Another local business owner, who wanted to remain nameless, told us he opts to pay his labourers and gardening staff through contractor agreements. “I've found our staff have to have [up to three] jobs to make ends meet. Seasonal employment makes for unreliable work. Plus, we've found that it's not worth putting people on wages as many people don't last. They can't stick it out as the cost of living forces them to move on elsewhere. So, we use contracting labours per job/project. Every time we want to put someone on full-time or on a more stable work agreement, they decide to leave the area because they can't afford to stay. But, they're easily replaced with seasonal workers looking for temporary work.”
He added, “Our competitors pay minimum wage making it difficult to remain competitive in the field when doing quotes; [we have] been undercut by larger companies that have moved in from other places and [paid] their labour minimum wage, which makes paying our staff a fair wage not feasible and very difficult. Basically we'd lose money on projects.”
Despite the high turnover of staff members, the business owner said he still finds ways to invest in his team members. “We offer a good hourly wage, $20 to $25 per hour. We provide all of the safety gear, tools and fresh coffee in the morning. There's opportunity to showcase yourself within our business, but we find people aren't here to stay for the long term and just want a cushy job for the season before going back ‘home’ to their careers elsewhere.”
According to BCS 2018 research, affordability of living was one of the top reasons businesses struggled to attract and retain quality talent. “As the minimum wage and Living Wage rise annually, businesses will need to build in new resilience to their business models, re-examine their best business practises and look at others costs to ensure they remain competitive,” said Lindsay. “The future of the New Zealand and global workforce are looking for more than just a paycheck, they’re increasingly looking to work for businesses that align with their own personal values, including things such as the company’s sustainability commitments (including if they pay the Living Wage), ensuring a healthy, warm home for your staff (‘sick’ homes are linked to increased health issues and more time off sick), personal development opportunities and other opportunities outside of the ‘norm’ of work (volunteering and community support work).”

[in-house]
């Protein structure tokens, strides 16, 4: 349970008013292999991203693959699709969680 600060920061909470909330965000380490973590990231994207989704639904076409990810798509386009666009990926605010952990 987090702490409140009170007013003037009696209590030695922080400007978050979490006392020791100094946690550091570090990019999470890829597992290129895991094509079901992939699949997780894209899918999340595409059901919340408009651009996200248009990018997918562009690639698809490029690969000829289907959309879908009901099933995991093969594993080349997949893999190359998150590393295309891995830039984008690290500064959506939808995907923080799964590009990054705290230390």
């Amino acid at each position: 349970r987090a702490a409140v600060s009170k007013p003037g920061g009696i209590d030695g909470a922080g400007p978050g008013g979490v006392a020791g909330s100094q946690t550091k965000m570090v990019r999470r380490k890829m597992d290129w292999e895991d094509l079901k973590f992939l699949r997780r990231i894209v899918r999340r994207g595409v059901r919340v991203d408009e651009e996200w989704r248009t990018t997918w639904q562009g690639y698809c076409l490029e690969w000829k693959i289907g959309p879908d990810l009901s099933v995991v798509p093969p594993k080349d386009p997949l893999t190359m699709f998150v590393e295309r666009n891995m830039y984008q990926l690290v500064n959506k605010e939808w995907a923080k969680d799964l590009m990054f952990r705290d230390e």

When all is said and done, is the 2019 Living Wage actually enough income for average locals to offset the often unsustainable price tag of living in Wanaka, a place where buying an organic avocado in off-season feels like a splurge? Jamie Slade, who works in town and makes more per hour than the Living Wage, said no. “The Living Wage is not high enough for our town given the higher than average rental prices, food prices and even general costs of activities, like going out for a beer on the weekend,” he said. “I cannot imagine how a young family could make ends meet at that level of income.”
The Wanaka Sun would like to hear if you feel $21.15 per hour is a viable Living Wage for Wanaka; visit our Facebook page to share your thoughts.